In 1998, Kate established the Marin Domestic Violence Coordinating Council along with the Marin County District Attorney’s Office. Later, the DVCC expanded to become the Marin Coordinated Community Response to Domestic Violence Network (CCR Network), nationally recognized for its processes of shared discipline involving many social sectors including youth. Kate’s leadership is directly related to multiple CCR Network Achievements, including the creation of the Uniform Marin County Law Enforcement Protocol for the Handling of DV Cases and its adoption by Marin County police chiefs, implementation of universal screening for DV in Marin’s hospitals and emergency room departments, following the countywide training “Uniform Screening for Domestic Violence in Hospitals/Clinics”, “Domestic Violence and the Workplace” training for Marin County employers, the formation of the Marin Respect for All Collaborative, which partnered with educators to create a culturally conscious, multi-level, ‘whole community’ strategy for reducing and preventing youth violence in its many forms, including bullying, and the launch of the Marin County Response Survey, an unprecedented effort that included 239 responders from fifteen provider groups who analyzed twenty-five best practices along the dimensions of six different client groups: adult victims, adult abusers, teen victims, teen abusers, child witnesses of domestic violence and prevention audiences. The results of this survey are further shaping the work of the CCR Network. Kate has also ensured that the CCR Network brings youth to the table through the establishment of youth leaders as formal liaisons between the CCR Network and Marin’s youth culture.
In 2007, Kate was appointed to serve as Commissioner with the Marin Women’s Commission. During her tenure, she was essential in garnering direct community input from the women of Marin to guide the Commission’s strategic directions.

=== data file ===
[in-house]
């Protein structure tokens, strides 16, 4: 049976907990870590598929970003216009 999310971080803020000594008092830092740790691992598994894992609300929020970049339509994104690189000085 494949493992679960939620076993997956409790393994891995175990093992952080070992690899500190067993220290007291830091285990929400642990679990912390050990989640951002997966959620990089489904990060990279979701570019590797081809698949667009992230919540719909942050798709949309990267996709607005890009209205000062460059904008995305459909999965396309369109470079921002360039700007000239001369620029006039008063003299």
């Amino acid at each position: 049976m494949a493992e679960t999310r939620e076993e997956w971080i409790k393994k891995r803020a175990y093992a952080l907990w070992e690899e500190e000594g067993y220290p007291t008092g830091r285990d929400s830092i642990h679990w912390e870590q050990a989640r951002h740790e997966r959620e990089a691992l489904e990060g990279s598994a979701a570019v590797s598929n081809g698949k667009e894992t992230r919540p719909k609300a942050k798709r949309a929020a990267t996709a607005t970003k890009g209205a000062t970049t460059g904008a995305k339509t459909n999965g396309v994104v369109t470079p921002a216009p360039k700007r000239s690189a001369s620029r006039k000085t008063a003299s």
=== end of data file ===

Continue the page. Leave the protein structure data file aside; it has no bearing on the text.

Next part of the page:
Greatly influenced by her early years of growing up in a close knit family with five other siblings, Kate credits her mother as a primary role model who taught her to “speak up,” and that, “it never hurts to ask,” and coached her into believing “you can do anything you put your mind to.” Kate’s father mentored her in non-traditional mechanical skills and use of tools. As a young adolescent and teen, the Girl Scouts empowered her through wilderness survival in the California Sierra Nevada Mountains, including cross country expeditions using only a compass. As a college student, feminism taught her the essentials of ‘the personal is political.’ Kate’s leadership approach took hold from all these cornerstone experiences, as did her parenting and mothering of her two sons.
In her personal life, Kate is a mother, piano composer and outdoors women, with a passion for parenting and homemaking, ocean swimming and river rafting (having formerly worked seasonally as a white water rafting guide). She credits the parenting skills she learned ‘on the job,’ along with the river rafting skills of reading water and guiding as being core to her fierce determination that we can end violence against women in our lifetime.
Kate lives with her spouse Nancy, an Environmental Protection Agency professional and real-life clown character who brings much laughter and joy to the Kain household. Her two grown sons come and go from the family home, as they discover their places in the world. Kate and Nancy enjoy deep spiritual roots in the Celtic and Ageless Wisdom practices which provide them with a context for maintaining understanding and caring in the insanity of a world that beats, rapes, mutilates and kills women. They also enjoy family and friend get-togethers, outings in the city, walks in the wilderness, watching movies, reading, cooking and even a little white water rafting.